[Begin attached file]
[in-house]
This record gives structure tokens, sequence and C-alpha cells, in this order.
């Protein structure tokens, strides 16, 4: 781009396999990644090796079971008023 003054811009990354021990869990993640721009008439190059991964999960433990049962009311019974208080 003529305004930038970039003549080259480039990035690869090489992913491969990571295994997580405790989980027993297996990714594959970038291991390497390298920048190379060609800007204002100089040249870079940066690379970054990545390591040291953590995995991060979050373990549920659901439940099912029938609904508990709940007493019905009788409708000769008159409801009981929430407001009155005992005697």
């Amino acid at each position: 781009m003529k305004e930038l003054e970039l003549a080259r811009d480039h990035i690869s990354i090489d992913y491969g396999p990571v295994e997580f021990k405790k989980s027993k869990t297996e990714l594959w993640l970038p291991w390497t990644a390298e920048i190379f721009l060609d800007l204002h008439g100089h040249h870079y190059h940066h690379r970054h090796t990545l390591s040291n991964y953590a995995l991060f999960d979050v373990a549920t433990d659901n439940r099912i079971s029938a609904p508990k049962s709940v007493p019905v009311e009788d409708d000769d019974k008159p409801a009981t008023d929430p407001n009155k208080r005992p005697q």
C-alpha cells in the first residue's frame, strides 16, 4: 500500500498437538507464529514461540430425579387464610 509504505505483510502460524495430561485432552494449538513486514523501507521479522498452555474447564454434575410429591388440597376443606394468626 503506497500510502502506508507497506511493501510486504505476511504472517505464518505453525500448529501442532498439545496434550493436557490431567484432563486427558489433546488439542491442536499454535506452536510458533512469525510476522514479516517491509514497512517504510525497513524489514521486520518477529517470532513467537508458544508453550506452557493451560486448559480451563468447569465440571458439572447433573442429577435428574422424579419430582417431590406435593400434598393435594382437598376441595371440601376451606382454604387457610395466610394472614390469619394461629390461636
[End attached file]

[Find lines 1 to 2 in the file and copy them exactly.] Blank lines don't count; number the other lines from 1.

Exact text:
[in-house]
This record gives structure tokens, sequence and C-alpha cells, in this order.